First, the positive samples from victims can be explained as Zamalka victims rushed to Moadamiyah hospitals. Since thousands of people were affected in Zamalka, the small local hospitals were quickly overrun and victims were distributed to any available opposition hospital. And indeed, when each hospital reported its casualties it created the initial impression that the attack spanned a wide area.
So any visit to an opposition hospital near Damascus would have yielded positive samples. The only reason the investigators happened to visit Moadamiyah is because they only visited impact sites, and were informed of the intact M14 rocket body found there.
Shouldn't the UN team have picked up on this? Not necessarily:
- Their Moadamiyah visit lasted for only two hours.
- It was done in unfavorable conditions.
- Their charter was to find whether a chemical weapon was used, not how. So they probably put less emphasis on this issue.
- For some reason, the UN report chooses to ignore facts that weaken the regime attack theory.
Next, let's examine the M14 and its alleged impact site:
- As mentioned, the M14 is obsolete and would make for a very weird choice when UMLACAs with a sarin capacity 25 times larger are available.
- This video shows the rocket body one day before the UN arrival, in an obviously different location than when it was examined by the UN. The investigators still went on to analyze a "small crater/impact point" found near the rocket and treated it as if it was related. The discussions with the local activist in this video and this video from the same time give some idea as to the reliability of evidence collected from this scene. And indeed, the investigators did report that "Fragments and other possible evidence have clearly been handled/moved prior to the arrival of the investigation team".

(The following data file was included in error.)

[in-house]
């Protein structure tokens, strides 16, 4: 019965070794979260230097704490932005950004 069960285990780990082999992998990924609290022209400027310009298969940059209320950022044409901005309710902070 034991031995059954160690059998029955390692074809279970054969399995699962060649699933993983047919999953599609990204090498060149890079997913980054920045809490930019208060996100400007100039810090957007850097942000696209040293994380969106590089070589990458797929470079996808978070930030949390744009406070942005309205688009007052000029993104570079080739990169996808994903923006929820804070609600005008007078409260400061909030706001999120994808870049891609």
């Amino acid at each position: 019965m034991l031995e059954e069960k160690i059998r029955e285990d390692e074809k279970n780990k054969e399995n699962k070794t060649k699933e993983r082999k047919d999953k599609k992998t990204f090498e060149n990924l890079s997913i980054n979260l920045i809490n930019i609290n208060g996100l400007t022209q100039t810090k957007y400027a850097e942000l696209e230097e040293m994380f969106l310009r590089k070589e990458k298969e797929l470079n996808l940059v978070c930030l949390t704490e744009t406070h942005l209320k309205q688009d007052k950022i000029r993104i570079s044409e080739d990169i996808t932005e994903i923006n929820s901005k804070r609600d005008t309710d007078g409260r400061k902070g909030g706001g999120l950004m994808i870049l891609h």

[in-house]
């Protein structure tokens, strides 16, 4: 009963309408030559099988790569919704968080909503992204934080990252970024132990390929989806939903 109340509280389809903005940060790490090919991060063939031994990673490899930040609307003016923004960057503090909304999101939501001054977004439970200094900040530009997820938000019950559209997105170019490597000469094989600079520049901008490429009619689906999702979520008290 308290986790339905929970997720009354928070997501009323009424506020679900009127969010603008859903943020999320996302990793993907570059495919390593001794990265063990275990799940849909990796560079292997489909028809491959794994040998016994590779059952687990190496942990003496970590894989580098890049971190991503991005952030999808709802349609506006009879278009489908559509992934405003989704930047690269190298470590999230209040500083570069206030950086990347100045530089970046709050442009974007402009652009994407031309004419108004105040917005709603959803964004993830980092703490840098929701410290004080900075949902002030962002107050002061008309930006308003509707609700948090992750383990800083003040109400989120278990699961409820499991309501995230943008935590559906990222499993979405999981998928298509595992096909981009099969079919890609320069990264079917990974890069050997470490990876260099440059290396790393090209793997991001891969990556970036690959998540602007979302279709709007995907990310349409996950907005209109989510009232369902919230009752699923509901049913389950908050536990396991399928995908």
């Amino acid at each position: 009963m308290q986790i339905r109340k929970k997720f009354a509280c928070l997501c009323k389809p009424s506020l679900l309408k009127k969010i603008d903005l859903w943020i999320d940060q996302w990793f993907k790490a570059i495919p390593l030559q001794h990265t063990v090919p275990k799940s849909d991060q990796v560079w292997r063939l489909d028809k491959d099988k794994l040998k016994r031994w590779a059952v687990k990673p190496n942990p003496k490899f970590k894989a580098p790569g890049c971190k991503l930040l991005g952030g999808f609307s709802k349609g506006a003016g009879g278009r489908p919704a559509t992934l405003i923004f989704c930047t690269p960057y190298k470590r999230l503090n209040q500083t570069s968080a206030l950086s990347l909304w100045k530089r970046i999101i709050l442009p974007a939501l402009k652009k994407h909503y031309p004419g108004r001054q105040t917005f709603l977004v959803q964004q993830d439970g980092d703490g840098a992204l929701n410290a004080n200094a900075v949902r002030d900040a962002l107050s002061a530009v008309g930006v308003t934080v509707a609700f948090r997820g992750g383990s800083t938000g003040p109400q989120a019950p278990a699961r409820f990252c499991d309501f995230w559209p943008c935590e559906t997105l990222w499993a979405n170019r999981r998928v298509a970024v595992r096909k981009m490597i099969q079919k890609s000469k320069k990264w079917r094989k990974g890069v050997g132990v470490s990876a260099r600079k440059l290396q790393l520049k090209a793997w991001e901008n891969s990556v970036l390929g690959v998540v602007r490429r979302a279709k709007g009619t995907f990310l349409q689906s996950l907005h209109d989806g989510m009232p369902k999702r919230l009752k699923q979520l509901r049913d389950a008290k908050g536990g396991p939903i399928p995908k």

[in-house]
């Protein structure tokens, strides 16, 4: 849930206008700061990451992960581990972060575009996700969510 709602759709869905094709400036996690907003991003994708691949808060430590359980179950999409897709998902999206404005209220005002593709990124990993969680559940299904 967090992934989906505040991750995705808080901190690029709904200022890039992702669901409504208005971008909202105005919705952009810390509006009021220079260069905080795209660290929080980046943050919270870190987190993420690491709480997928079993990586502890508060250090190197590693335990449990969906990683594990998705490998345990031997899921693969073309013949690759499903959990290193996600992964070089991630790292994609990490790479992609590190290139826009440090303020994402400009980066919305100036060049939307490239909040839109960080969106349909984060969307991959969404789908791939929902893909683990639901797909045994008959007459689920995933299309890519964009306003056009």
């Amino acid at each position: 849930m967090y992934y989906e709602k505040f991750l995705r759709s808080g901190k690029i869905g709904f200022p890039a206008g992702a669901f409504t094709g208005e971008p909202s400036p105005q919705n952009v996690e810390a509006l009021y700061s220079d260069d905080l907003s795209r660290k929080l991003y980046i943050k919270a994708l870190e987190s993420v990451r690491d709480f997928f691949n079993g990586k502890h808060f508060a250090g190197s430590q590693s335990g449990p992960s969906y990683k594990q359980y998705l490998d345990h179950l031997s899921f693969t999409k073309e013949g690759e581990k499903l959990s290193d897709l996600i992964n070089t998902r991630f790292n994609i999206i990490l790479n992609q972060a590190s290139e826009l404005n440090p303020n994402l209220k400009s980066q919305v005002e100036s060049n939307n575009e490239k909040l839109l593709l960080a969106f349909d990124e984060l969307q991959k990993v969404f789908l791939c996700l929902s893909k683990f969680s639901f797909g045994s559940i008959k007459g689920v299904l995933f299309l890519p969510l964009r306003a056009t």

Update: It seems like the "small crater" that was reported to be found near the rocket is one of the two dents in the floor seen in this video. Describing this as a rocket impact crater is highly speculative, and the fact the the team used it to calculate trajectories is concerning.
- Even if we were to assume this rocket did hit this location, the UN report states: "[We] determined that it initially impacted the corner of the second floor of an adjacent apartment building to the east, with either the warhead functioning or shearing off from the body at that point and the motor section having sufficient kinetic energy to continue along its path to its terminal impact location". This provides an excellent alternative explanation for the rocket body being intact (other than it having a chemical warhead): its conventional explosive warhead did not detonate or detonated at a distance.
- The only sample positive in both labs is a soil sample from the impact point in the outside terrace (page 18).
- Additional four samples found positive only in Lab 2 are from two metal fragments taken from the same terrace.
- An additional sample found positive only in Lab 1 is from a scarf of a victim said to have died of poisoning.
- The rest of the samples, which were negative in both labs, are from inside the apartment (see video) taken from the floor, a bed sheet, a slipper, a pillow, and a mattress. Some of these samples tested positive for Hexamethylentetramine, a chemical related to RDX (a type of explosive). It should be noted that the alleged poisoning occurred inside this apartment.
The scarf sample is unique in that it is not described as a sample taken personally by the investigators (and is not shown in the video), which may indicate it was given to them by locals. Until more information is provided on how it was collected, it's hard to assess the source of its contamination.
This all seems to suggest the following scenario: Moadamiyah suffered a conventional attack (like much of Ghouta), and treated patients from Zamalka (like all Ghouta hospitals). Reports related to these incidents created the confusion that the area is attacked by chemical weapons (as initially happened in all towns treating Zamalka victims). When they later saw the international impact, some local activists decided to stick to the story.
This scenario is definitely plausible, and it perfectly matches all the evidence. In comparison, the scenario of a chemical attack in Moadamiyah implies many unrealistic assumptions.
Conclusion: It's still uncertain what exactly happened in Moadamiyah. However, the evidence for a chemical attack is weak and inconsistent, while the evidence for a conventional attack that was misrepresented to be chemical is much stronger.